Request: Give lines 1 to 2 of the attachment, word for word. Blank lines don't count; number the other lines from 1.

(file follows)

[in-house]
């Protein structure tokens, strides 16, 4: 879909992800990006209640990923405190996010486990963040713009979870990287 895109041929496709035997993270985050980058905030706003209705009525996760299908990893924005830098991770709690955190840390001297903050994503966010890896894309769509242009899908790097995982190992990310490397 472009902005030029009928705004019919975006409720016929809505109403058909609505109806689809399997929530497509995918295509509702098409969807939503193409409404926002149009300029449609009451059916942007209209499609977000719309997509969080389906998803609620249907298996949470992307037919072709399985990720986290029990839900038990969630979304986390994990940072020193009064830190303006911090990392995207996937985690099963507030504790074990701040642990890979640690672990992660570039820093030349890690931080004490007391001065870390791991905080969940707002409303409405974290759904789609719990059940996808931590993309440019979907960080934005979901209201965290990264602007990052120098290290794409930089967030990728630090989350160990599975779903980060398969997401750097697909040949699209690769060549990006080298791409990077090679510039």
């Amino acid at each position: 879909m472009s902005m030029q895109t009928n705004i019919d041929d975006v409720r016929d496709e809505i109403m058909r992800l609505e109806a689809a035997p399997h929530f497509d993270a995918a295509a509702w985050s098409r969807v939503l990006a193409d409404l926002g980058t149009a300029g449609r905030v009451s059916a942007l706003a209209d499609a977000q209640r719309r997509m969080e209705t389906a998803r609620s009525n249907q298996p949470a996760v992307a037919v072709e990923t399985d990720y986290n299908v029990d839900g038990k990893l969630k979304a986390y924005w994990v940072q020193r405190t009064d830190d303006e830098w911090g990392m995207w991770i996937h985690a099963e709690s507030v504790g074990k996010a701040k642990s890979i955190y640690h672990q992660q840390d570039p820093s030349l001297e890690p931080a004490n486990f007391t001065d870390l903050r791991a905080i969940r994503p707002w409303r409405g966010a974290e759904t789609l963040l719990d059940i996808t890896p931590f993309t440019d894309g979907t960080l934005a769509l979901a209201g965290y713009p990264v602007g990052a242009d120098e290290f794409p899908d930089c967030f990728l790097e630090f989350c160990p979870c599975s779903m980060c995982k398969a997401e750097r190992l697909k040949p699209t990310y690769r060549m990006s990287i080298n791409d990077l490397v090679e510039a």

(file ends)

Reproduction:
[in-house]
């Protein structure tokens, strides 16, 4: 879909992800990006209640990923405190996010486990963040713009979870990287 895109041929496709035997993270985050980058905030706003209705009525996760299908990893924005830098991770709690955190840390001297903050994503966010890896894309769509242009899908790097995982190992990310490397 472009902005030029009928705004019919975006409720016929809505109403058909609505109806689809399997929530497509995918295509509702098409969807939503193409409404926002149009300029449609009451059916942007209209499609977000719309997509969080389906998803609620249907298996949470992307037919072709399985990720986290029990839900038990969630979304986390994990940072020193009064830190303006911090990392995207996937985690099963507030504790074990701040642990890979640690672990992660570039820093030349890690931080004490007391001065870390791991905080969940707002409303409405974290759904789609719990059940996808931590993309440019979907960080934005979901209201965290990264602007990052120098290290794409930089967030990728630090989350160990599975779903980060398969997401750097697909040949699209690769060549990006080298791409990077090679510039």